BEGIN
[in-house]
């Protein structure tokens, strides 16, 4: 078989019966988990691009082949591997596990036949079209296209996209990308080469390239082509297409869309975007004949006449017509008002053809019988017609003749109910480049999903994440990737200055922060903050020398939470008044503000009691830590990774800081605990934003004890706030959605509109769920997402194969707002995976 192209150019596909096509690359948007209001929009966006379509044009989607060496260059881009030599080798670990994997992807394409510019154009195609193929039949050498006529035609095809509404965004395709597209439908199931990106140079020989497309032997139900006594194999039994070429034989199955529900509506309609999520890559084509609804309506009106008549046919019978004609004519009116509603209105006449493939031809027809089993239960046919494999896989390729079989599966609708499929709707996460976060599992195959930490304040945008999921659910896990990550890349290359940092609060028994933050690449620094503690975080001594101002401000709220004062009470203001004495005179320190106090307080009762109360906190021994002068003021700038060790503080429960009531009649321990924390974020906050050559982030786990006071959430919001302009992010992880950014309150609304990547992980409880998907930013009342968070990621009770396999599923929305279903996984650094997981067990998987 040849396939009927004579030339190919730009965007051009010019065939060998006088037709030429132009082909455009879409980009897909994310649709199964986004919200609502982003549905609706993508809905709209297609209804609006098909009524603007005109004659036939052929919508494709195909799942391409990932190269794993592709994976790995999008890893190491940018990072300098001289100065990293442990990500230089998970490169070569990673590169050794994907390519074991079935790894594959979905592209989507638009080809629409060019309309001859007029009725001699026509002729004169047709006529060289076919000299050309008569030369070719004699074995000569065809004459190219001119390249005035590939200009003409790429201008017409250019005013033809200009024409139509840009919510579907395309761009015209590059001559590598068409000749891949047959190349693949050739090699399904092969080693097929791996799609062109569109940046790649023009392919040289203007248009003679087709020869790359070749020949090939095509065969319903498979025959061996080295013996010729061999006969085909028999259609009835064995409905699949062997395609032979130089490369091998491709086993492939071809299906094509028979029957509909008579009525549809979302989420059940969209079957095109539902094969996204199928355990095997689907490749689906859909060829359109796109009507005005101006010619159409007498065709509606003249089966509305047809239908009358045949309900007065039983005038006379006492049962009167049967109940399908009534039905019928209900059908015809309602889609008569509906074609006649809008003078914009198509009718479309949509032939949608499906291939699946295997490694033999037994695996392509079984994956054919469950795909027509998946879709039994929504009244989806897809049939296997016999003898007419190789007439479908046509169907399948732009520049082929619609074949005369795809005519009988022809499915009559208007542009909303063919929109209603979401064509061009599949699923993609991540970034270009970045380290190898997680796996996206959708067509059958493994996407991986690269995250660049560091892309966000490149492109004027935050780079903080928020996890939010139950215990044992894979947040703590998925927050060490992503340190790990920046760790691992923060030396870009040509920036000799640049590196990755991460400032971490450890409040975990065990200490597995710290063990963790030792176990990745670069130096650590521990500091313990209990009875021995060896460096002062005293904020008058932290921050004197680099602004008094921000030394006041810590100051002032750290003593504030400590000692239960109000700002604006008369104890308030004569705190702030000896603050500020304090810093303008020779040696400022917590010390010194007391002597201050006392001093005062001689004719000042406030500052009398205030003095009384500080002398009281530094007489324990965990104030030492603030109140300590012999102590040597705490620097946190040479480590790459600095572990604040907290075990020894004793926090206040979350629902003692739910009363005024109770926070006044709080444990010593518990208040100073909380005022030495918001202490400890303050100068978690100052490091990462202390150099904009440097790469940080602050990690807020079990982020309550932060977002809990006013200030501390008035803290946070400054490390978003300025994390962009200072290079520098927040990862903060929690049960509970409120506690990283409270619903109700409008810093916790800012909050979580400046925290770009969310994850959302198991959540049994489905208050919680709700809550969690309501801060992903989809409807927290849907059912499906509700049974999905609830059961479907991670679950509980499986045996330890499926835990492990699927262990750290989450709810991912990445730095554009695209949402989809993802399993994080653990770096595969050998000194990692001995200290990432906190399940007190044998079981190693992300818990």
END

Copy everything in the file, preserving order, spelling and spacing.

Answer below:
[in-house]
């Protein structure tokens, strides 16, 4: 078989019966988990691009082949591997596990036949079209296209996209990308080469390239082509297409869309975007004949006449017509008002053809019988017609003749109910480049999903994440990737200055922060903050020398939470008044503000009691830590990774800081605990934003004890706030959605509109769920997402194969707002995976 192209150019596909096509690359948007209001929009966006379509044009989607060496260059881009030599080798670990994997992807394409510019154009195609193929039949050498006529035609095809509404965004395709597209439908199931990106140079020989497309032997139900006594194999039994070429034989199955529900509506309609999520890559084509609804309506009106008549046919019978004609004519009116509603209105006449493939031809027809089993239960046919494999896989390729079989599966609708499929709707996460976060599992195959930490304040945008999921659910896990990550890349290359940092609060028994933050690449620094503690975080001594101002401000709220004062009470203001004495005179320190106090307080009762109360906190021994002068003021700038060790503080429960009531009649321990924390974020906050050559982030786990006071959430919001302009992010992880950014309150609304990547992980409880998907930013009342968070990621009770396999599923929305279903996984650094997981067990998987 040849396939009927004579030339190919730009965007051009010019065939060998006088037709030429132009082909455009879409980009897909994310649709199964986004919200609502982003549905609706993508809905709209297609209804609006098909009524603007005109004659036939052929919508494709195909799942391409990932190269794993592709994976790995999008890893190491940018990072300098001289100065990293442990990500230089998970490169070569990673590169050794994907390519074991079935790894594959979905592209989507638009080809629409060019309309001859007029009725001699026509002729004169047709006529060289076919000299050309008569030369070719004699074995000569065809004459190219001119390249005035590939200009003409790429201008017409250019005013033809200009024409139509840009919510579907395309761009015209590059001559590598068409000749891949047959190349693949050739090699399904092969080693097929791996799609062109569109940046790649023009392919040289203007248009003679087709020869790359070749020949090939095509065969319903498979025959061996080295013996010729061999006969085909028999259609009835064995409905699949062997395609032979130089490369091998491709086993492939071809299906094509028979029957509909008579009525549809979302989420059940969209079957095109539902094969996204199928355990095997689907490749689906859909060829359109796109009507005005101006010619159409007498065709509606003249089966509305047809239908009358045949309900007065039983005038006379006492049962009167049967109940399908009534039905019928209900059908015809309602889609008569509906074609006649809008003078914009198509009718479309949509032939949608499906291939699946295997490694033999037994695996392509079984994956054919469950795909027509998946879709039994929504009244989806897809049939296997016999003898007419190789007439479908046509169907399948732009520049082929619609074949005369795809005519009988022809499915009559208007542009909303063919929109209603979401064509061009599949699923993609991540970034270009970045380290190898997680796996996206959708067509059958493994996407991986690269995250660049560091892309966000490149492109004027935050780079903080928020996890939010139950215990044992894979947040703590998925927050060490992503340190790990920046760790691992923060030396870009040509920036000799640049590196990755991460400032971490450890409040975990065990200490597995710290063990963790030792176990990745670069130096650590521990500091313990209990009875021995060896460096002062005293904020008058932290921050004197680099602004008094921000030394006041810590100051002032750290003593504030400590000692239960109000700002604006008369104890308030004569705190702030000896603050500020304090810093303008020779040696400022917590010390010194007391002597201050006392001093005062001689004719000042406030500052009398205030003095009384500080002398009281530094007489324990965990104030030492603030109140300590012999102590040597705490620097946190040479480590790459600095572990604040907290075990020894004793926090206040979350629902003692739910009363005024109770926070006044709080444990010593518990208040100073909380005022030495918001202490400890303050100068978690100052490091990462202390150099904009440097790469940080602050990690807020079990982020309550932060977002809990006013200030501390008035803290946070400054490390978003300025994390962009200072290079520098927040990862903060929690049960509970409120506690990283409270619903109700409008810093916790800012909050979580400046925290770009969310994850959302198991959540049994489905208050919680709700809550969690309501801060992903989809409807927290849907059912499906509700049974999905609830059961479907991670679950509980499986045996330890499926835990492990699927262990750290989450709810991912990445730095554009695209949402989809993802399993994080653990770096595969050998000194990692001995200290990432906190399940007190044998079981190693992300818990």